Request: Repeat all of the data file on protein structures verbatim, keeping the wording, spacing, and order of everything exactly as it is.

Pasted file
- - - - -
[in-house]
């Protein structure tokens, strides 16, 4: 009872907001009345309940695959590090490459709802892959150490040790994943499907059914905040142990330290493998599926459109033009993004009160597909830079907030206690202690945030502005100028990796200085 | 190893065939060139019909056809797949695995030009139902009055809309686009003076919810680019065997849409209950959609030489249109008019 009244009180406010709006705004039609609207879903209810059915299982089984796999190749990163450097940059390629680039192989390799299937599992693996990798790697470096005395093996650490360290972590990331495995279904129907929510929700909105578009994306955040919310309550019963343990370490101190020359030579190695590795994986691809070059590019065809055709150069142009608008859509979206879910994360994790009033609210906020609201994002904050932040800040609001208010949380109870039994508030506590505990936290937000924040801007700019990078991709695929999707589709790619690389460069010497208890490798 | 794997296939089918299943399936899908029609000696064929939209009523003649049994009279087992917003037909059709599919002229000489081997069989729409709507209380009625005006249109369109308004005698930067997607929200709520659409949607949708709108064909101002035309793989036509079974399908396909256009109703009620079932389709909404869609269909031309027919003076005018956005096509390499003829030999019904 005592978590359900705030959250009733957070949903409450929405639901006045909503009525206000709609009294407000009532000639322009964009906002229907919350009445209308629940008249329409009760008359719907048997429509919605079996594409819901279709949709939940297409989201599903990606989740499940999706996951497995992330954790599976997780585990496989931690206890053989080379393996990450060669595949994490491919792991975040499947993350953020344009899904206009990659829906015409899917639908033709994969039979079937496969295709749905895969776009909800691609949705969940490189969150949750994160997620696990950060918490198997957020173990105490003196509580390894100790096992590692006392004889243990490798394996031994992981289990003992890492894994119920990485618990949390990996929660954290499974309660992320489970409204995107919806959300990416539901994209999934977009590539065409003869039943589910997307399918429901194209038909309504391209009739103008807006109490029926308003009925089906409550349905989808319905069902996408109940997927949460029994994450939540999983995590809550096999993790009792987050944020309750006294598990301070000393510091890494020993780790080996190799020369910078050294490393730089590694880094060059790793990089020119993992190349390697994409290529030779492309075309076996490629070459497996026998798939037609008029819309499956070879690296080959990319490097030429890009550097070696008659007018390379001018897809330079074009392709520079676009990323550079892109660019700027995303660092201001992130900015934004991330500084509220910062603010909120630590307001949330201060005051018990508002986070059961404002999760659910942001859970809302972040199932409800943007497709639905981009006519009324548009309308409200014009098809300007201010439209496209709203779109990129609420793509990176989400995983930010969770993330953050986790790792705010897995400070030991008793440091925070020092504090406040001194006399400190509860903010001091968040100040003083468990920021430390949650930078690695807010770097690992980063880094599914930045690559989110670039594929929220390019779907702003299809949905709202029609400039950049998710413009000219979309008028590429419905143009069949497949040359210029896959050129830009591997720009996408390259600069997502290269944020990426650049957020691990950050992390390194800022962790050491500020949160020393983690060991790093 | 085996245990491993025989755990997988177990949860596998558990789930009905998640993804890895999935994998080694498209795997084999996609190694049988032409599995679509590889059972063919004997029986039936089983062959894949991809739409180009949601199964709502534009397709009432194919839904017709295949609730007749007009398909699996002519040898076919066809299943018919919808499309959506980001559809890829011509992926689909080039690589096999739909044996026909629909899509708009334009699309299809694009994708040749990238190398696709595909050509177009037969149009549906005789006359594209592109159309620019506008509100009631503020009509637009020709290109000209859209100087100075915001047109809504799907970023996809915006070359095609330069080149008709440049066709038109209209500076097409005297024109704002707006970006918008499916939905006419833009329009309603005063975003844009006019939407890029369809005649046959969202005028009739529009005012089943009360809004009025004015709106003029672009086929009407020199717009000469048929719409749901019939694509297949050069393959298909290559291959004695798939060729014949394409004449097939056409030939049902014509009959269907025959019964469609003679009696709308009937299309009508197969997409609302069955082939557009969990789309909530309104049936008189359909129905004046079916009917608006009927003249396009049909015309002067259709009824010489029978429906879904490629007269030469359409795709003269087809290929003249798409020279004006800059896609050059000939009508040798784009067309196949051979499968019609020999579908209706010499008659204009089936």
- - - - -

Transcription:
[in-house]
């Protein structure tokens, strides 16, 4: 009872907001009345309940695959590090490459709802892959150490040790994943499907059914905040142990330290493998599926459109033009993004009160597909830079907030206690202690945030502005100028990796200085 | 190893065939060139019909056809797949695995030009139902009055809309686009003076919810680019065997849409209950959609030489249109008019 009244009180406010709006705004039609609207879903209810059915299982089984796999190749990163450097940059390629680039192989390799299937599992693996990798790697470096005395093996650490360290972590990331495995279904129907929510929700909105578009994306955040919310309550019963343990370490101190020359030579190695590795994986691809070059590019065809055709150069142009608008859509979206879910994360994790009033609210906020609201994002904050932040800040609001208010949380109870039994508030506590505990936290937000924040801007700019990078991709695929999707589709790619690389460069010497208890490798 | 794997296939089918299943399936899908029609000696064929939209009523003649049994009279087992917003037909059709599919002229000489081997069989729409709507209380009625005006249109369109308004005698930067997607929200709520659409949607949708709108064909101002035309793989036509079974399908396909256009109703009620079932389709909404869609269909031309027919003076005018956005096509390499003829030999019904 005592978590359900705030959250009733957070949903409450929405639901006045909503009525206000709609009294407000009532000639322009964009906002229907919350009445209308629940008249329409009760008359719907048997429509919605079996594409819901279709949709939940297409989201599903990606989740499940999706996951497995992330954790599976997780585990496989931690206890053989080379393996990450060669595949994490491919792991975040499947993350953020344009899904206009990659829906015409899917639908033709994969039979079937496969295709749905895969776009909800691609949705969940490189969150949750994160997620696990950060918490198997957020173990105490003196509580390894100790096992590692006392004889243990490798394996031994992981289990003992890492894994119920990485618990949390990996929660954290499974309660992320489970409204995107919806959300990416539901994209999934977009590539065409003869039943589910997307399918429901194209038909309504391209009739103008807006109490029926308003009925089906409550349905989808319905069902996408109940997927949460029994994450939540999983995590809550096999993790009792987050944020309750006294598990301070000393510091890494020993780790080996190799020369910078050294490393730089590694880094060059790793990089020119993992190349390697994409290529030779492309075309076996490629070459497996026998798939037609008029819309499956070879690296080959990319490097030429890009550097070696008659007018390379001018897809330079074009392709520079676009990323550079892109660019700027995303660092201001992130900015934004991330500084509220910062603010909120630590307001949330201060005051018990508002986070059961404002999760659910942001859970809302972040199932409800943007497709639905981009006519009324548009309308409200014009098809300007201010439209496209709203779109990129609420793509990176989400995983930010969770993330953050986790790792705010897995400070030991008793440091925070020092504090406040001194006399400190509860903010001091968040100040003083468990920021430390949650930078690695807010770097690992980063880094599914930045690559989110670039594929929220390019779907702003299809949905709202029609400039950049998710413009000219979309008028590429419905143009069949497949040359210029896959050129830009591997720009996408390259600069997502290269944020990426650049957020691990950050992390390194800022962790050491500020949160020393983690060991790093 | 085996245990491993025989755990997988177990949860596998558990789930009905998640993804890895999935994998080694498209795997084999996609190694049988032409599995679509590889059972063919004997029986039936089983062959894949991809739409180009949601199964709502534009397709009432194919839904017709295949609730007749007009398909699996002519040898076919066809299943018919919808499309959506980001559809890829011509992926689909080039690589096999739909044996026909629909899509708009334009699309299809694009994708040749990238190398696709595909050509177009037969149009549906005789006359594209592109159309620019506008509100009631503020009509637009020709290109000209859209100087100075915001047109809504799907970023996809915006070359095609330069080149008709440049066709038109209209500076097409005297024109704002707006970006918008499916939905006419833009329009309603005063975003844009006019939407890029369809005649046959969202005028009739529009005012089943009360809004009025004015709106003029672009086929009407020199717009000469048929719409749901019939694509297949050069393959298909290559291959004695798939060729014949394409004449097939056409030939049902014509009959269907025959019964469609003679009696709308009937299309009508197969997409609302069955082939557009969990789309909530309104049936008189359909129905004046079916009917608006009927003249396009049909015309002067259709009824010489029978429906879904490629007269030469359409795709003269087809290929003249798409020279004006800059896609050059000939009508040798784009067309196949051979499968019609020999579908209706010499008659204009089936």